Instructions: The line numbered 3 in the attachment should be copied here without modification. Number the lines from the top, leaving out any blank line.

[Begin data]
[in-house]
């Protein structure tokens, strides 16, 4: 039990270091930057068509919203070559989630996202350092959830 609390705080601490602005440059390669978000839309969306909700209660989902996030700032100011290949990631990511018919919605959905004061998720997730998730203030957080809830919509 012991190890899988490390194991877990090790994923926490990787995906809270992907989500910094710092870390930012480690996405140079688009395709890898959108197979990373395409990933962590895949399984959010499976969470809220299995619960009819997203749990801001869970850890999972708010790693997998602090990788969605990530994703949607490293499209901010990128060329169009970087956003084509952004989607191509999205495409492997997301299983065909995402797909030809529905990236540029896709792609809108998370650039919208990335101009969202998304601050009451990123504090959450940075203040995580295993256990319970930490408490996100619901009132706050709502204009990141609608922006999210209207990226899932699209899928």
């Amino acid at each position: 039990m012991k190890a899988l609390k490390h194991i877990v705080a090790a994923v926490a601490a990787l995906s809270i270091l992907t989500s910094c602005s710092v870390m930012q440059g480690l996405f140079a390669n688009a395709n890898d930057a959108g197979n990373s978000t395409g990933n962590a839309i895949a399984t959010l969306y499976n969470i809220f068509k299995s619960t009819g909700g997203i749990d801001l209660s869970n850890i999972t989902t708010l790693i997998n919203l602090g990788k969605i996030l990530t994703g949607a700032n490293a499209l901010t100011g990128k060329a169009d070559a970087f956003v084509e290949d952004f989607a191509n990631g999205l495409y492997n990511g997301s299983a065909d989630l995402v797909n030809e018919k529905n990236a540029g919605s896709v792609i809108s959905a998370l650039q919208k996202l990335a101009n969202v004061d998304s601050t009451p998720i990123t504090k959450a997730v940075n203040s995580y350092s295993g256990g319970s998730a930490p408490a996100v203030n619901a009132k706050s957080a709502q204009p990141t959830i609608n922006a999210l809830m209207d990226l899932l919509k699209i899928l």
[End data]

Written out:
């Amino acid at each position: 039990m012991k190890a899988l609390k490390h194991i877990v705080a090790a994923v926490a601490a990787l995906s809270i270091l992907t989500s910094c602005s710092v870390m930012q440059g480690l996405f140079a390669n688009a395709n890898d930057a959108g197979n990373s978000t395409g990933n962590a839309i895949a399984t959010l969306y499976n969470i809220f068509k299995s619960t009819g909700g997203i749990d801001l209660s869970n850890i999972t989902t708010l790693i997998n919203l602090g990788k969605i996030l990530t994703g949607a700032n490293a499209l901010t100011g990128k060329a169009d070559a970087f956003v084509e290949d952004f989607a191509n990631g999205l495409y492997n990511g997301s299983a065909d989630l995402v797909n030809e018919k529905n990236a540029g919605s896709v792609i809108s959905a998370l650039q919208k996202l990335a101009n969202v004061d998304s601050t009451p998720i990123t504090k959450a997730v940075n203040s995580y350092s295993g256990g319970s998730a930490p408490a996100v203030n619901a009132k706050s957080a709502q204009p990141t959830i609608n922006a999210l809830m209207d990226l899932l919509k699209i899928l």